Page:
TIP! May long weekend is rodeo time in Falkland, a small town 30 minutes north of Vernon. Don’t miss the Falkland Stampede if you happen to be in the area at that time.
Armstrong is a small farming community with a pleasing blend of country activities and plenty of outdoor recreation. The town’s authentic western look is complemented by its heritage buildings, shady streets and huge fairgrounds. You can come here to shop for antiques and locally handcrafted goods, to visit farms and orchards.
TIP! Caravan Farm Theatre his staging outdoor productions on a farm in Armstrong every summer. This is something you don’t want to miss!
TIP! Armstrong is also known for the IPE (Interior Provincial Exhibition) and Stampede. This is one of the largest agricultural fairs in Western Canada. Wear your boots and hat and experience the thrill of one of Canada’s premier pro rodeos. It all happens with five action-packed evening performances.
Enderby is a picturesque small city nestled on the banks of the Shuswap River. The spectacular Enderby Cliffs are soaring overhead. The river running right through Enderby makes a natural playground for water sports and picnicking on a sandy beach.
Enderby is the stepping-stone to hidden fishing lakes (one of them is Hidden Lake). This is a great place to discover and a good start to get into the backcountry, that’s where you meet the locals.
TIP! Starlight drive-in theatre located south of Enderby, featuring movies throughout the summer months. Don’t miss that experience.
Osoyoos is close to the USA border and you feel like being in another world. Osoyoos Lake is one of the warmest lakes in Canada. That, together with the sandy beaches calls for great water sports. It’s not uncommon for the temperature to reach 42 C. Many campgrounds and motels hire out kayaks, canoes, and small boats. Make sure you visit the Osoyoos Desert Centre and you might want to take a guided tour, it’s fully worth it.
Just about 3 km from Osoyoos east on Hwy 3, look for Spotted Lake, a weird natural phenomenon. In the heat of the summer, the lake’s water begins to evaporate. This causes its high mineral content to crystallize and leave white-rimmed circles of green on the water.
Continue Hwy 3 west and it will take you through the rugged Similkameen Valley to the cute town of Keremeos, surrounded by orchards. About 30 km west of Keremeos is Cathedral Provincial Park, a place for great backcountry adventures and backcountry camping.
Over the 20 km drive between Oliver and Osoyoos, on Hwy 97 you drive through orchard after orchard laden with yummy fruit, earning it the name “The Golden Mile”. You see plenty of roadside stands and many places will let you pick your own fruit.
The Oliver area is a good choice for touring local wineries with over 25 wineries to choose from. Tour the vineyards and sample Canadian Merlot, Cabernet, Pinot or Chardonnay in the tasting rooms. Oliver offers many biking and hiking trails which include the excellent Golden Mile Trail.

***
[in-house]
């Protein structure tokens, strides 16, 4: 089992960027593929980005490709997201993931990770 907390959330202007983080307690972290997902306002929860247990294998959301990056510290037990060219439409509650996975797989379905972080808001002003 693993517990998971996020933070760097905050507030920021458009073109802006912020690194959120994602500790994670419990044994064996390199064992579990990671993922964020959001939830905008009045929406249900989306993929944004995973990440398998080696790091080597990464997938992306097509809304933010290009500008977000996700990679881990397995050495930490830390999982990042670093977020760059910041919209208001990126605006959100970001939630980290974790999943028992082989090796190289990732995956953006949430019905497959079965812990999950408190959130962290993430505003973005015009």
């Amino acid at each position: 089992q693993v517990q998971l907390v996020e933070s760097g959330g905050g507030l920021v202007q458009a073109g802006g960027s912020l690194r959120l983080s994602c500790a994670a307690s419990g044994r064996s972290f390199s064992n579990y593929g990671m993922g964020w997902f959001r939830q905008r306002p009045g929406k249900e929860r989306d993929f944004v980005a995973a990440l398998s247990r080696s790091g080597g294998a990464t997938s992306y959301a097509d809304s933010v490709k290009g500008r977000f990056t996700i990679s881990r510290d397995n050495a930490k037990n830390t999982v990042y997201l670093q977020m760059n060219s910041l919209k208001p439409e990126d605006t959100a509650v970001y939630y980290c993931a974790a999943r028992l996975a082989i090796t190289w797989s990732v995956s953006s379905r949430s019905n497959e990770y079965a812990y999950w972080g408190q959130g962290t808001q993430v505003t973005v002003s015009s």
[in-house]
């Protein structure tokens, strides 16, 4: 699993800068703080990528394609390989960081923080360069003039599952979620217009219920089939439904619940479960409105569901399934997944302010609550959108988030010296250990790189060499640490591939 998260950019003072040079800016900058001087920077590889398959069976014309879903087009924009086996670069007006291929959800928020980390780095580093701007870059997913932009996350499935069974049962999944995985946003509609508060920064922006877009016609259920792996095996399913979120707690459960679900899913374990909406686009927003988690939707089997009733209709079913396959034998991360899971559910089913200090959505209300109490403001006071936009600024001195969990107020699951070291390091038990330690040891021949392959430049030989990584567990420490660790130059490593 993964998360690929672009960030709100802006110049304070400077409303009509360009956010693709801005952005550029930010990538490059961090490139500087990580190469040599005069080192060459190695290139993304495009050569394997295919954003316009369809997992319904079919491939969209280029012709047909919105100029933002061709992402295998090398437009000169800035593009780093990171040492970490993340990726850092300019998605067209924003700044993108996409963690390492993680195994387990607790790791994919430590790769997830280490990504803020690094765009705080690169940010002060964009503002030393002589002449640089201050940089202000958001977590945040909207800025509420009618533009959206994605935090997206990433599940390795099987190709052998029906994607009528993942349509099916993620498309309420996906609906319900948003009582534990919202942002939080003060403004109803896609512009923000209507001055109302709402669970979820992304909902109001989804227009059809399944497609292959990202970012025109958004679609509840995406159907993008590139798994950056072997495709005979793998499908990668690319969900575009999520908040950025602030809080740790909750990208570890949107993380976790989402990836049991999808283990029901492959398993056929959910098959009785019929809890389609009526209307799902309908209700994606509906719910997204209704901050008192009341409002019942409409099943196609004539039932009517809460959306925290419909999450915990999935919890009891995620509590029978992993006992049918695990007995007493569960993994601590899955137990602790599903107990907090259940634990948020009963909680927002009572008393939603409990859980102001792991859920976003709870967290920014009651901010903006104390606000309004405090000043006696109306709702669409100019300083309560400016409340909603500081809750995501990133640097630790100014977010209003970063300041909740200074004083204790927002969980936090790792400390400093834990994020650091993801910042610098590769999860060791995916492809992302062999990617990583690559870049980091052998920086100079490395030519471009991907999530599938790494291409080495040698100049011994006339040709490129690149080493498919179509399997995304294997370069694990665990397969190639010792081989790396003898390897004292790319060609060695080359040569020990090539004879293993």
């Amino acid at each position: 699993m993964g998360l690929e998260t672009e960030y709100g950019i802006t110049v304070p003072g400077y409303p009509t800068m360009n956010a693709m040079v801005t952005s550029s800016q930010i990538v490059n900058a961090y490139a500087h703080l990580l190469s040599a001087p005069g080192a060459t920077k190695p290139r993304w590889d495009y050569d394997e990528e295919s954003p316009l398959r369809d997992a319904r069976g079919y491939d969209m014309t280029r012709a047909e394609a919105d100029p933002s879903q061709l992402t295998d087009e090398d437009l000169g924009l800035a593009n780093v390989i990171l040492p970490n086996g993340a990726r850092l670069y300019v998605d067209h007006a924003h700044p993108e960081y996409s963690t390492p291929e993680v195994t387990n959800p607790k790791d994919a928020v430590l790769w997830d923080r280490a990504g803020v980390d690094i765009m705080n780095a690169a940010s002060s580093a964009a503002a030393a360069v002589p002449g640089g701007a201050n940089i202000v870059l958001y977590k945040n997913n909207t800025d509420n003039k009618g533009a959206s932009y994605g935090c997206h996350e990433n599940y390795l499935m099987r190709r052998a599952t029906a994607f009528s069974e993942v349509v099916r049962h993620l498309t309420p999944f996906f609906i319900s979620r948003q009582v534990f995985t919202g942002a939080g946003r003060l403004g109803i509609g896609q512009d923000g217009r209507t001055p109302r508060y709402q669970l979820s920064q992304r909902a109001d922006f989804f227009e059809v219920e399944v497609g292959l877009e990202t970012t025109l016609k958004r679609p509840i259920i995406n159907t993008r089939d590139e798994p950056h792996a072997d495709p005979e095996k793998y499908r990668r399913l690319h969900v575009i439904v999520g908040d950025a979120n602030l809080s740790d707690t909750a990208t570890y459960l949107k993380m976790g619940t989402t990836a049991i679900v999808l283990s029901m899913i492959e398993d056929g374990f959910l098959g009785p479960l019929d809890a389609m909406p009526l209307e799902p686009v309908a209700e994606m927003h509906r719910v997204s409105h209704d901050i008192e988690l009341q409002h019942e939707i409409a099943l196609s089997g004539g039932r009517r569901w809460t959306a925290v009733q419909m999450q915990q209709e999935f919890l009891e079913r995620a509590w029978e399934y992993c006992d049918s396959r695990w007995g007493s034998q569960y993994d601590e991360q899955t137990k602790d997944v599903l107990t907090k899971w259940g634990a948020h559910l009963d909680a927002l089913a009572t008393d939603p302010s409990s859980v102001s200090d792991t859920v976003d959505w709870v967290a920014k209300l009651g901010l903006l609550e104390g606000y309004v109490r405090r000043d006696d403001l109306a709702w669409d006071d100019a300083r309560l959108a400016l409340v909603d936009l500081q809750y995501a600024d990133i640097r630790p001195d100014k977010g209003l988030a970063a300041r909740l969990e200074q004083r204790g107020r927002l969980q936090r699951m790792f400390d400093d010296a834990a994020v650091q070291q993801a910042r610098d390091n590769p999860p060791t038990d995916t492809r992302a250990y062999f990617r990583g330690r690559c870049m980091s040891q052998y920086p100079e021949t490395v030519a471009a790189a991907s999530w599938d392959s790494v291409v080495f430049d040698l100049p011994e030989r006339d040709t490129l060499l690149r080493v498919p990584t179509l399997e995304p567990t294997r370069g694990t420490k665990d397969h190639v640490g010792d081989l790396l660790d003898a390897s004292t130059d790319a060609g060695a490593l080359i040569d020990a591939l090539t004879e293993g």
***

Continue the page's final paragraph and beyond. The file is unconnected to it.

10 km north of Oliver towards Penticton on Hwy 97, stop at the Vaseux Wildlife Centre. Hike to the Bighorn National Wildlife Area and the Vaseux Lake National Migratory Bird Sanctuary. Even the lake itself is a gem, framed by granite cliffs.
Penticton is not as hectic as Kelowna and is a beach resort. For many Canadian retirees, it is a final stop in life. For cycling, try the route through Naramata onto the Kettle Valley Rail Trail. Skaha Bluffs Provincial Park is the place to go rock climbing. The park attracts climbers from all over the world.
Check out the Apex Mountain Resort 37 km west of Penticton
Summerland is a lakeside resort town 18 km north of Penticton on Hwy 97 and features beautiful heritage buildings on the hillside. Climb aboard the vintage Kettle Valley Steam Railway for a 16 km trip and think about times gone by. Riding in open air cars behind an old steam locomotive is an excellent way to enjoy the orchard views.
Peachland, the small town 25 km from Kelowna is surrounded by sloping hills, colourful orchards, picturesque vineyards and large ponderosa pines. Stroll along the lakeshore before heading through the traffic nightmare of West-Kelowna.
Our ski resorts are some of the best, with Silver Star Mountain being my favourite, only 20-minute drive from Vernon, British Columbia
Big White Ski Resort is located 55 km east of Kelowna and another great place for winter sports lovers. Big White offers excellent downhill or backcountry skiing. Because of its isolated location, most people stay at the resort for the night.
Apex Mountain Resort is located 37 km west of Penticton with the reputation to be one of Canada’s best small ski resorts. With more than 68 downhill runs the resort has something for all ability levels. Enjoy a more relaxed atmosphere compared nearby Big White.
Seasons in the Thompson Okanagan are more pronounced than on the coast. Summer days are dry and hot and it cools down at night to comfortable temperatures. Most winter months the region gets beautiful powder snow and it’s a winter lovers paradise.
Further north, the region becomes more mountainous, with more precipitation and cooler annual temperatures.
Spring usually arrives early in the Okanagan Valley and our climate is one of the mildest in Canada. If you like it hot and dry, come and visit the valley during the summer month, you will love it.